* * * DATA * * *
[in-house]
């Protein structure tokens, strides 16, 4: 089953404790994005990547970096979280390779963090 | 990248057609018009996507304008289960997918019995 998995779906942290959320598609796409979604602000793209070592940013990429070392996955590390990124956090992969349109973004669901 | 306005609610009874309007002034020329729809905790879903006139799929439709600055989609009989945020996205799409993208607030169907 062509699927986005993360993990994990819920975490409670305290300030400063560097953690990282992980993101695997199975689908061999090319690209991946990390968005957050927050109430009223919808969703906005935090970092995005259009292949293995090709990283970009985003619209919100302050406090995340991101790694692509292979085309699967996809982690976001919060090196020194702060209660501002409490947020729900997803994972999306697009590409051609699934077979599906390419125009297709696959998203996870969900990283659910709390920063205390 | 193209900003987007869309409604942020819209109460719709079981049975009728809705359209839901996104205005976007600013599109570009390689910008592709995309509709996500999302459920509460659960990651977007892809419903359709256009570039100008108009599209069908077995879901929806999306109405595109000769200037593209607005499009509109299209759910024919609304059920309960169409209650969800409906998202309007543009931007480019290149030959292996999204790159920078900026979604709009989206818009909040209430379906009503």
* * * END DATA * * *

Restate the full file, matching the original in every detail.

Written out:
[in-house]
């Protein structure tokens, strides 16, 4: 089953404790994005990547970096979280390779963090 | 990248057609018009996507304008289960997918019995 998995779906942290959320598609796409979604602000793209070592940013990429070392996955590390990124956090992969349109973004669901 | 306005609610009874309007002034020329729809905790879903006139799929439709600055989609009989945020996205799409993208607030169907 062509699927986005993360993990994990819920975490409670305290300030400063560097953690990282992980993101695997199975689908061999090319690209991946990390968005957050927050109430009223919808969703906005935090970092995005259009292949293995090709990283970009985003619209919100302050406090995340991101790694692509292979085309699967996809982690976001919060090196020194702060209660501002409490947020729900997803994972999306697009590409051609699934077979599906390419125009297709696959998203996870969900990283659910709390920063205390 | 193209900003987007869309409604942020819209109460719709079981049975009728809705359209839901996104205005976007600013599109570009390689910008592709995309509709996500999302459920509460659960990651977007892809419903359709256009570039100008108009599209069908077995879901929806999306109405595109000769200037593209607005499009509109299209759910024919609304059920309960169409209650969800409906998202309007543009931007480019290149030959292996999204790159920078900026979604709009989206818009909040209430379906009503």